Typical architects' responses:
"Pure geometric form."
"Clear distribution of parts."
"Little or no ornamentation."
"Honest expression of structure."
"Natural light from large windows."
"Exterior expresses interior functions."
"Load-bearing columns yield open space."
|Photo by Adavyd, courtesy of Wikimedia Commons|
Oddly enough, all of the above characterize Boston's Old North Church, though it hails from an era almost 200 years before any of the above could cross anyone's mind. After all, brick, wood, stone and slate were the available building and finishing materials, and Georgian was the design model. Yet Puritanism put a check on the ornamental excess of the kings of England.
|Photo by Victor Grigas, courtesy of Wikimedia Commons|
And this is evident the moment we enter Old North. What greets us is not a hefty eyeful of cherubs, scrolls, leaf-moldings, rosettes, frescoes and statues, but a lithe dance of arches, vaults, lines, squares and slender columns that clearly reveal not only the church's structural system, but also the thinking behind the purity and simplicity.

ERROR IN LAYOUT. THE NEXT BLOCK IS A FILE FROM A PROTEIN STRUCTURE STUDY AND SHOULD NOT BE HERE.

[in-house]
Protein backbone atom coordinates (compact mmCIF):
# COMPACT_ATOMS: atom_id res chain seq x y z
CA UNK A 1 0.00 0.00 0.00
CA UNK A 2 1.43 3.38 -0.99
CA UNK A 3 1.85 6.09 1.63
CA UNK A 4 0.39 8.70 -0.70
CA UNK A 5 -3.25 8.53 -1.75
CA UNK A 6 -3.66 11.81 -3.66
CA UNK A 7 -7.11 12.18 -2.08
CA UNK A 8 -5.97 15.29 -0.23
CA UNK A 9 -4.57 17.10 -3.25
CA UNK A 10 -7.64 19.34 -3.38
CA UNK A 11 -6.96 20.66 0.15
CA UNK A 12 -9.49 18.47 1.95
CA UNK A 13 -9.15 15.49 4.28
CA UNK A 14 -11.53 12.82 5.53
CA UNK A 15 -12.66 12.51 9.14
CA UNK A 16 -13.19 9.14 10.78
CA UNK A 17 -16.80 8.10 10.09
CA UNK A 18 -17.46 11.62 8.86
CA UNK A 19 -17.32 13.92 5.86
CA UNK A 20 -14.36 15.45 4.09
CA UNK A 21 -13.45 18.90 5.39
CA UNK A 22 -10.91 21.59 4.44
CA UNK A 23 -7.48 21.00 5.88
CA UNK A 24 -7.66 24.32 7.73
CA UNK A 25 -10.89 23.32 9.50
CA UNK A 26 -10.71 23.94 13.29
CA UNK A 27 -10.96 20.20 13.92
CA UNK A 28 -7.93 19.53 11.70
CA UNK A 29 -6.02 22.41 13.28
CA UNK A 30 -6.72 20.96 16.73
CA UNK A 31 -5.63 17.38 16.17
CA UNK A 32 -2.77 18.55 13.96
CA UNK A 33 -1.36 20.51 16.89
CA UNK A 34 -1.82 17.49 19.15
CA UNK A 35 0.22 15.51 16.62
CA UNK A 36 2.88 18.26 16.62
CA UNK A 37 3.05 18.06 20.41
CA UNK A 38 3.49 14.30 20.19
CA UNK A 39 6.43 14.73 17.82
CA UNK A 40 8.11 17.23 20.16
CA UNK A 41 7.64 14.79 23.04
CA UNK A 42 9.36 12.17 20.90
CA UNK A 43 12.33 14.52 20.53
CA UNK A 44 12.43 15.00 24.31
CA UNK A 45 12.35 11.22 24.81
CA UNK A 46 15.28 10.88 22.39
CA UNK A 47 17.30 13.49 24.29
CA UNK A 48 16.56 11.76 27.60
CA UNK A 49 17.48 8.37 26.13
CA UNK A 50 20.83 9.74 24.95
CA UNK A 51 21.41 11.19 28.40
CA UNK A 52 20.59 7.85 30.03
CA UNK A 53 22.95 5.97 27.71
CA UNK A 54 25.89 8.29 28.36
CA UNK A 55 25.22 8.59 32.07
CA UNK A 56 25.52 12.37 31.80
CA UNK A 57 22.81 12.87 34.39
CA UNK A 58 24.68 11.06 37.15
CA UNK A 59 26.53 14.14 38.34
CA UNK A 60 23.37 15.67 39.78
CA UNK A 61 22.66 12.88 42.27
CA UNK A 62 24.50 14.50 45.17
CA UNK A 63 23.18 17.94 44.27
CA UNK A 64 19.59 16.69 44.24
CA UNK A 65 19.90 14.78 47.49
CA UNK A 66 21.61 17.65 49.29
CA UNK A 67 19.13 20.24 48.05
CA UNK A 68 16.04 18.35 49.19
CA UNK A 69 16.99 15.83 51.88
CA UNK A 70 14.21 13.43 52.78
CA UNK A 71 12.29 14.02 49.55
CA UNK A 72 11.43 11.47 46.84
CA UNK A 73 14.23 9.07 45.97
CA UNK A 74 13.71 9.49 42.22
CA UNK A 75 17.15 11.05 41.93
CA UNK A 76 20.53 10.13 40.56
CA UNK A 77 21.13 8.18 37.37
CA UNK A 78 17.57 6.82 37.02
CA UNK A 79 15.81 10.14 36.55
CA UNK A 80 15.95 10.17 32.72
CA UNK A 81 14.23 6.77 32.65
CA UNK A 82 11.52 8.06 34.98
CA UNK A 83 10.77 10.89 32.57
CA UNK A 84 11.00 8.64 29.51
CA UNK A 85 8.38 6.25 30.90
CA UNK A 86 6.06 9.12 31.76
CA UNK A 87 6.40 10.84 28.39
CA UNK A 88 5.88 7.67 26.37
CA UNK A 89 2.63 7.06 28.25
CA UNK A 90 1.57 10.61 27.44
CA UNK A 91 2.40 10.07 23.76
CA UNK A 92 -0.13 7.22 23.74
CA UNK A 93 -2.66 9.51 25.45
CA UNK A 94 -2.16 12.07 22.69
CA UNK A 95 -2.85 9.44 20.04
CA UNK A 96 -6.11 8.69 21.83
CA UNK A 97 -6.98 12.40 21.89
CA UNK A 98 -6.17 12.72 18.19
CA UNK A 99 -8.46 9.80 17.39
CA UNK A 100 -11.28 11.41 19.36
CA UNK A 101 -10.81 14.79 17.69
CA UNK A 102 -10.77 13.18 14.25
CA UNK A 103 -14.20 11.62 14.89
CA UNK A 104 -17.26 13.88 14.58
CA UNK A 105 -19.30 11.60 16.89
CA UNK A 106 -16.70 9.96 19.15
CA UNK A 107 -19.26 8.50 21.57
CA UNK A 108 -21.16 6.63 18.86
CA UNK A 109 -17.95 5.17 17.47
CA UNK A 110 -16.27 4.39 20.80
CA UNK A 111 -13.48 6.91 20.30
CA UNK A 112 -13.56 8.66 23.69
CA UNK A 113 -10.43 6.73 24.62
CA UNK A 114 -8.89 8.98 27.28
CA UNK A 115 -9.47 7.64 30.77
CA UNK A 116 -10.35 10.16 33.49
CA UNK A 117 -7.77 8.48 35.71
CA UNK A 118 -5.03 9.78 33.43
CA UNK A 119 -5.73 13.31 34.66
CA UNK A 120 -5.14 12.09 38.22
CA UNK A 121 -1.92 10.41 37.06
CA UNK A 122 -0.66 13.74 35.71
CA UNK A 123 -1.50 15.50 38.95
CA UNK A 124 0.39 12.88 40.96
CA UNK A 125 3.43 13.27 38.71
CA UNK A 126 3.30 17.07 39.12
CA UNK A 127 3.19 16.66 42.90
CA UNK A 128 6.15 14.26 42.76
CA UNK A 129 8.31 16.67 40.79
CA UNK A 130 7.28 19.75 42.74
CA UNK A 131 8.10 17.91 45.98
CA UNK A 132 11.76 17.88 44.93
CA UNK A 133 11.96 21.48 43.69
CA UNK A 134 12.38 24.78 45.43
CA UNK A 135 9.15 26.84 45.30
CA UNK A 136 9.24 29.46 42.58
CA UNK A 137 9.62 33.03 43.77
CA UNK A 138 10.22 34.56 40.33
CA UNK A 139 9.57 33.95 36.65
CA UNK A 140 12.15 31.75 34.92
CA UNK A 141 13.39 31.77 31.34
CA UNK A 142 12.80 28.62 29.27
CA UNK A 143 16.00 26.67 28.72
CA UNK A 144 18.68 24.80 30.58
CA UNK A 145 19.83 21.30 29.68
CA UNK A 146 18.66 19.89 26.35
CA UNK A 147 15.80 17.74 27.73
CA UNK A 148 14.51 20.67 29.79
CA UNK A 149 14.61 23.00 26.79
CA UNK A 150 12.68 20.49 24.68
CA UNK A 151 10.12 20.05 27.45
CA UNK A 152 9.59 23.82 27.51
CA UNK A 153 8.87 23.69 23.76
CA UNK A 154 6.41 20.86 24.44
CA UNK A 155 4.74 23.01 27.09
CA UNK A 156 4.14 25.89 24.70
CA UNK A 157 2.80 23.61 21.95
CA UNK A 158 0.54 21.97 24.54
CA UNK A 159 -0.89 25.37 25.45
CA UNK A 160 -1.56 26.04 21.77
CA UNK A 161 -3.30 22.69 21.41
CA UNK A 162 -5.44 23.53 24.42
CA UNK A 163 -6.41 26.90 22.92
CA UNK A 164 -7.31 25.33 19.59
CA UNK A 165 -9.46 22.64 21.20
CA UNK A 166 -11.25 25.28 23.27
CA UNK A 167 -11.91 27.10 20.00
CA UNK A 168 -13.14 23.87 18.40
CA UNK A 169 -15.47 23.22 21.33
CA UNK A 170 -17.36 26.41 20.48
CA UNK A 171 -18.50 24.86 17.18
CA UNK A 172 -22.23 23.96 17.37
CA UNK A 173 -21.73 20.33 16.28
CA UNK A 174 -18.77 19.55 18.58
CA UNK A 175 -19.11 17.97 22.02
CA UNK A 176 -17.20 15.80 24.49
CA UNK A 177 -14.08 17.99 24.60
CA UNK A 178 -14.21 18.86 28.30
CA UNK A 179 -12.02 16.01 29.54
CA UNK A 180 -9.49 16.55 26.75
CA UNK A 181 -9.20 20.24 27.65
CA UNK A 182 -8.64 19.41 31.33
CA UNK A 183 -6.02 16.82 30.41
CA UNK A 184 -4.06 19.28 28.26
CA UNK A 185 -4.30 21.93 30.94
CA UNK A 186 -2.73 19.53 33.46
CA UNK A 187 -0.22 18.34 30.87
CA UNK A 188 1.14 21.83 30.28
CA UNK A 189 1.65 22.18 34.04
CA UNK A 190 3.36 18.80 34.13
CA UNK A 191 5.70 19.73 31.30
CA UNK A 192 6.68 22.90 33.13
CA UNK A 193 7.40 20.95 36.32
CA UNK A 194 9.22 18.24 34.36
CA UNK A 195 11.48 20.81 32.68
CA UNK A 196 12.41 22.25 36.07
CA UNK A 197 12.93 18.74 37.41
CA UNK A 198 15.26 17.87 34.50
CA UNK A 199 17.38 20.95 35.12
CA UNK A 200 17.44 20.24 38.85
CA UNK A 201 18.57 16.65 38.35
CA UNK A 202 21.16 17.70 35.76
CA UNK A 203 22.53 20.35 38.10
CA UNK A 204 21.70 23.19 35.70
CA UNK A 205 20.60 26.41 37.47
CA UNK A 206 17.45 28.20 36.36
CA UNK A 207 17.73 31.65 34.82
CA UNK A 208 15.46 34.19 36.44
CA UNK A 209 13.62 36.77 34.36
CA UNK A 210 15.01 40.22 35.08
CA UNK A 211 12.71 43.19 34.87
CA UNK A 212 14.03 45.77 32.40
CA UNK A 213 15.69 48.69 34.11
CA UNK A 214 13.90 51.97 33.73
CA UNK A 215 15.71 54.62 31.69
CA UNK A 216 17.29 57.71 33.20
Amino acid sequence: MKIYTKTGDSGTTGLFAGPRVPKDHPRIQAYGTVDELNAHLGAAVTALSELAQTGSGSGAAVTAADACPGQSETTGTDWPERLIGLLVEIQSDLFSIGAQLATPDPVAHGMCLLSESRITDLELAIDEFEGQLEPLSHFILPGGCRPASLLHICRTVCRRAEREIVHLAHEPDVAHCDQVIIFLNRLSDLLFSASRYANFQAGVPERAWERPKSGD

In the name of the Anglicism with which Henry VIII had declared his independence from the Catholic church, Old North's designers and builders forswore the ornamental indulgence that characterized the abbeys, basilicas and cathedrals of European Catholicism for a clean back-to-basics feel that followed Massachusetts' established Puritan aesthetic, blended with the lowliness of North End residential architecture, and saved money to boot.